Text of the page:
High Court to livestream hearings on petitions to bar Netanyahu, coalition deal

11 justices to hear half a dozen petitions on Sunday and Monday, including challenge to Likud-Blue and White agreement

Illustrative: Supreme Court President Esther Hayut (C) arrives for a High Court preliminary hearing on whether a lawmaker facing criminal indictment can be tapped to form a coalition, December 31, 2019. (Yonatan Sindel/Flash90)
Illustrative: Supreme Court President Esther Hayut (C) arrives for a High Court preliminary hearing on whether a lawmaker facing criminal indictment can be tapped to form a coalition, December 31, 2019. (Yonatan Sindel/Flash90)

The High Court of Justice will broadcast live its highly anticipated hearings Sunday and Monday on petitions to rule out a government led by an indicted Prime Minister Benjamin Netanyahu and nullify his unity deal with Blue and White’s Benny Gantz.

The court announced the livestream on Thursday, days before an expanded panel of 11 justices will consider six petitions with far-reaching political ramifications.

Amid the coronavirus pandemic, the court has ordered all present at the hearing to wear masks in accordance with state rules, which may be removed when addressing the court.

The court process comes as a May 7 deadline looms for the formation of a new government, with the risk of new elections if the coalition deal stalls. The coalition agreement between Netanyahu and Gantz states that if Netanyahu is prevented from serving as prime minister, the Knesset will dissolve and call new elections slated for August — which would be the fourth consecutive vote in 16 months.

In this February 16, 2020, file photo, Prime Minister Benjamin Netanyahu chairs the weekly cabinet meeting in Jerusalem. (Gali Tibbon/Pool via AP, File)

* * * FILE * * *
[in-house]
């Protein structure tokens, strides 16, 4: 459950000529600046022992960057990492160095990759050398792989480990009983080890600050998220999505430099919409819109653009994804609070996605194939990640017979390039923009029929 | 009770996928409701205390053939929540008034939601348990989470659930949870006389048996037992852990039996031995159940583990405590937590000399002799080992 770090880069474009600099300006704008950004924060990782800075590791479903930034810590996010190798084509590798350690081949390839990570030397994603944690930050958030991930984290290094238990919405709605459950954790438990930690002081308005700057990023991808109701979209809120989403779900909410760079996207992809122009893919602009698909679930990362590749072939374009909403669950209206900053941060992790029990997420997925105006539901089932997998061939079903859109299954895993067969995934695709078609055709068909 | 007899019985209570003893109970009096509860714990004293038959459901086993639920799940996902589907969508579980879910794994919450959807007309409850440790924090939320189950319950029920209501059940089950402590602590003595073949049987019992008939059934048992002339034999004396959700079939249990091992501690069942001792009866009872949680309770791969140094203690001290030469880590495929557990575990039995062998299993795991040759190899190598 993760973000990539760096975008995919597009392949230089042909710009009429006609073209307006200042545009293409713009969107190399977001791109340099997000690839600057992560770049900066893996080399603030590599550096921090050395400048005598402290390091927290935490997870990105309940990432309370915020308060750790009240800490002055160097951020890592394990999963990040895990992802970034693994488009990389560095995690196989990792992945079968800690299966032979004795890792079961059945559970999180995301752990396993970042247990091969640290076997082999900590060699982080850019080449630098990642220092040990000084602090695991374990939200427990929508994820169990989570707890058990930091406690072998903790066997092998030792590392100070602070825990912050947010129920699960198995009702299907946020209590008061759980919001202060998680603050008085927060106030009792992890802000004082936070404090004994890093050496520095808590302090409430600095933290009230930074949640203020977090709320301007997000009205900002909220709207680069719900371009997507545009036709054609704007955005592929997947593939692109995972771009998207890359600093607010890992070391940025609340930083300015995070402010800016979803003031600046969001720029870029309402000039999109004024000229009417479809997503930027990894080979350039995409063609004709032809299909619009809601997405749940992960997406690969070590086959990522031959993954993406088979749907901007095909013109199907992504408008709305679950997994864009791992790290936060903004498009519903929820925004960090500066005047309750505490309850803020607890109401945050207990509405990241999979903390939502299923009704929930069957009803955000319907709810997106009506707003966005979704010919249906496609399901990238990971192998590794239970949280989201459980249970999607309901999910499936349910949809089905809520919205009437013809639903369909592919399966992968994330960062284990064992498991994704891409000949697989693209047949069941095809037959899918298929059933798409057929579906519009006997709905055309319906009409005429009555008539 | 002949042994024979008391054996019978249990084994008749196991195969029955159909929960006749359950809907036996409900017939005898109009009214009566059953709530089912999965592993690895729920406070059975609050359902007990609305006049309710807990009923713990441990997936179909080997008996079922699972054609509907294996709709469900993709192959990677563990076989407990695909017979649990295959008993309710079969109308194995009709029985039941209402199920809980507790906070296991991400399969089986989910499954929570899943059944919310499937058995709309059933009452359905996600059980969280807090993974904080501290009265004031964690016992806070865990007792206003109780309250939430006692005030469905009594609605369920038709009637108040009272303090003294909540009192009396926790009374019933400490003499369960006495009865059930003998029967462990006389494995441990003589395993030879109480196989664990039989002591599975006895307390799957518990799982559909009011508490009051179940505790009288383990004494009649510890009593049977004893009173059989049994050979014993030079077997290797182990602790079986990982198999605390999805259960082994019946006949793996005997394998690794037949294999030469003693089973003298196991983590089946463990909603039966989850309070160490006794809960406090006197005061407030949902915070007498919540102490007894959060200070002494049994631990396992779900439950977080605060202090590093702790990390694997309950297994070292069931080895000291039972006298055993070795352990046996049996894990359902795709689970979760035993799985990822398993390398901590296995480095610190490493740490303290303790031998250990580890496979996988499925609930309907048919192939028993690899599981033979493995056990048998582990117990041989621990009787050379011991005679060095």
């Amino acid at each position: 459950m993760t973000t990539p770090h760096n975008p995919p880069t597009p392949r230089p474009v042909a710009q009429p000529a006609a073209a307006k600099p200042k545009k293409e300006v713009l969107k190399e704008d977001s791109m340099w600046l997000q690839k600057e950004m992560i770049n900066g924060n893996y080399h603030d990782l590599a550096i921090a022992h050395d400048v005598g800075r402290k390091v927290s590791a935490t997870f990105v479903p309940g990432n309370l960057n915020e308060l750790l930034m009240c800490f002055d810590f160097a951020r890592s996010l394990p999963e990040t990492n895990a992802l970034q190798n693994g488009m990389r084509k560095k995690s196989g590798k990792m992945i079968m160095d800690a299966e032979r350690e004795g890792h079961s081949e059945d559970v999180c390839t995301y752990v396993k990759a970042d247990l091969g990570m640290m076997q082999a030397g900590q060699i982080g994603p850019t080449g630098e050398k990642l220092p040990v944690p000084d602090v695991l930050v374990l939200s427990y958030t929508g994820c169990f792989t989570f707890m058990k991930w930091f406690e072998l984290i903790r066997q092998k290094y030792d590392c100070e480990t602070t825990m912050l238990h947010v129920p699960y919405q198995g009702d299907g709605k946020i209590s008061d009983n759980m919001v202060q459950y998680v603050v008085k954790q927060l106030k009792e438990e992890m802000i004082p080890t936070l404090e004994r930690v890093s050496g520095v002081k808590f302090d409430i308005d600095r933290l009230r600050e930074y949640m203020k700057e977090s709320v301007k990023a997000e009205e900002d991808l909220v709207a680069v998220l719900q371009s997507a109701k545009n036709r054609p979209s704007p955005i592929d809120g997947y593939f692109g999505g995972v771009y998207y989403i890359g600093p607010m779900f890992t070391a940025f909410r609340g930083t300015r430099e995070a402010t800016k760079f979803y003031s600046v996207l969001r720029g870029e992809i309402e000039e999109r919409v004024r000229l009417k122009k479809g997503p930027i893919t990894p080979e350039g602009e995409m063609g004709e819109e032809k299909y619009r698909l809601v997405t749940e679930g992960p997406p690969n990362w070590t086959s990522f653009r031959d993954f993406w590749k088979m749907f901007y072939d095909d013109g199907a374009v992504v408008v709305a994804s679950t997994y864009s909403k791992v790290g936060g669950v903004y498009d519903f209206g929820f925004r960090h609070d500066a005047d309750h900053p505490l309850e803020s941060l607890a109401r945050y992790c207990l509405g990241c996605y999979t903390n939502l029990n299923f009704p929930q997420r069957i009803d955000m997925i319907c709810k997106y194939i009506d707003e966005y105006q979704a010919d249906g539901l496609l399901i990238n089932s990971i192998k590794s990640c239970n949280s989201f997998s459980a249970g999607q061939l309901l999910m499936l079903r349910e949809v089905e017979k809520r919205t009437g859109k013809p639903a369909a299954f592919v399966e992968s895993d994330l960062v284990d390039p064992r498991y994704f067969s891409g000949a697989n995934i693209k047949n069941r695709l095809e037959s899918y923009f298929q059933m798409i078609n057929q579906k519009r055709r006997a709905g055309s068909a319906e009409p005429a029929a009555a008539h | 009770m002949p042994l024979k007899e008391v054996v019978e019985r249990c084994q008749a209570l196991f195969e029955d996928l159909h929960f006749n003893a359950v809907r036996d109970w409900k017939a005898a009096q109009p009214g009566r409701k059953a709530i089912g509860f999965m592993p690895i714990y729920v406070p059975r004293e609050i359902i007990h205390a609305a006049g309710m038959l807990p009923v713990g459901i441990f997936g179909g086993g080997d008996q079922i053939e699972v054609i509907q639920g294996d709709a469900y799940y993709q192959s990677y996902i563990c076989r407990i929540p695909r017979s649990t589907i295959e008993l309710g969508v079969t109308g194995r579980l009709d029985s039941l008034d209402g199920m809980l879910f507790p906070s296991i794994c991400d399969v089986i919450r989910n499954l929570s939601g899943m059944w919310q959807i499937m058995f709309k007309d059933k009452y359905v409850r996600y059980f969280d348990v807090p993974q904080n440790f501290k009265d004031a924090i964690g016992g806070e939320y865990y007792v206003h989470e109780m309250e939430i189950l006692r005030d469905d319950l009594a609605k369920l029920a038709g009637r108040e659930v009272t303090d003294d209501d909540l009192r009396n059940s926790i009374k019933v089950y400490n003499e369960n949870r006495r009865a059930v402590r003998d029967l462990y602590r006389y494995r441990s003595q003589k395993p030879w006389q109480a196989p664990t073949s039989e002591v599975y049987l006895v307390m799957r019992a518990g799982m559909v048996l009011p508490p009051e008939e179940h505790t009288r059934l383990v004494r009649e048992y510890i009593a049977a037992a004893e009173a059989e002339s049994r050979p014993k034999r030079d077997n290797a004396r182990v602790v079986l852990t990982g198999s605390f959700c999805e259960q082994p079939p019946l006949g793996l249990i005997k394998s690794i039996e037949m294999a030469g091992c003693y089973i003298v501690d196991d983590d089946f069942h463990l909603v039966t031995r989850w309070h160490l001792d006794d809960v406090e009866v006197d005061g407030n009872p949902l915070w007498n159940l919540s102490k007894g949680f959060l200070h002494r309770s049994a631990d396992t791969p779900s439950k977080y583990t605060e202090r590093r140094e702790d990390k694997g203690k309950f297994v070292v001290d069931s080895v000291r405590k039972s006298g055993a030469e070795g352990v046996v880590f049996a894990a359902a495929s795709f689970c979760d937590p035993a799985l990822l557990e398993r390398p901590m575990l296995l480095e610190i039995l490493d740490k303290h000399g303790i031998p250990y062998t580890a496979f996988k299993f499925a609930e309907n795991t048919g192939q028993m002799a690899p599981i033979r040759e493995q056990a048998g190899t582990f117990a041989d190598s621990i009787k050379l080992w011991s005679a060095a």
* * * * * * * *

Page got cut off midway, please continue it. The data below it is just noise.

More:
Earlier Thursday, Attorney General Avichai Mandelblit, in an opinion submitted to the High Court, said there was no legal impediment to Netanyahu forming and leading the next government despite the criminal charges against him.

“Despite the significant difficulties that arise in this matter, they do not constitute grounds for judicial intervention,” Mandelblit wrote with regard to the bribery, fraud and breach of trust charges against Netanyahu in three cases.

“All this, without detracting from the severity of the indictment filed against Netanyahu, and without undermining the consistent judgment of the honorable court regarding the need for strict adherence to incorruptibility among elected officials,” he added.

“The fact that the legislature did not make an explicit provision regarding the situation in which an indictment is filed against a prime minister indicates a conscious choice that a prime minister may continue to hold office up until his conviction by a final verdict with regard to an offense where there is moral turpitude,” Mandelblit continued.

Israelis protest against Prime Minister Benjamin Netanyahu, calling on him to quit, at Rabin Square in Tel Aviv on April 19, 2020. (Tomer Neuberg/Flash90)

The Movement for Quality Government, one of the groups petitioning to disqualify Netanyahu from forming a government, issued scathing criticism of the attorney general’s opinion, saying he “is hiding behind vague words and legitimizing corruption.”

President Reuven Rivlin wrote Thursday with regard to the petitions that his office does not have the authority to discuss the issue of Netanyahu’s candidacy to form a government, which, he said, was a question for the justices.